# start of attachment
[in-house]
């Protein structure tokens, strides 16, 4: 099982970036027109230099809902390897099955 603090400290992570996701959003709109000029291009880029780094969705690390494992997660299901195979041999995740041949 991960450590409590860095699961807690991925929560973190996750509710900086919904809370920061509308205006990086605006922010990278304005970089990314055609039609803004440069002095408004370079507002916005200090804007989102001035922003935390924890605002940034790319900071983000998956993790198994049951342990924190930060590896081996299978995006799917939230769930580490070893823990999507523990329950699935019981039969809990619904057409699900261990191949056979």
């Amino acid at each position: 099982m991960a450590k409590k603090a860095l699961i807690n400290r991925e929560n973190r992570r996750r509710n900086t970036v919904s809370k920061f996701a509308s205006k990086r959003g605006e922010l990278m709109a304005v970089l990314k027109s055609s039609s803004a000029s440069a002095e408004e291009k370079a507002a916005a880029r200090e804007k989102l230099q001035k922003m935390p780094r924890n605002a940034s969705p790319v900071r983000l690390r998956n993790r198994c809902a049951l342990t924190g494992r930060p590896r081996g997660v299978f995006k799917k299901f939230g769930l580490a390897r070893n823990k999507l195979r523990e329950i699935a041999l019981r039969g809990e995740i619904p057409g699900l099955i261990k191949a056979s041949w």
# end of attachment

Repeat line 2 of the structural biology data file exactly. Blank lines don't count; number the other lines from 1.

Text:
């Protein structure tokens, strides 16, 4: 099982970036027109230099809902390897099955 603090400290992570996701959003709109000029291009880029780094969705690390494992997660299901195979041999995740041949 991960450590409590860095699961807690991925929560973190996750509710900086919904809370920061509308205006990086605006922010990278304005970089990314055609039609803004440069002095408004370079507002916005200090804007989102001035922003935390924890605002940034790319900071983000998956993790198994049951342990924190930060590896081996299978995006799917939230769930580490070893823990999507523990329950699935019981039969809990619904057409699900261990191949056979």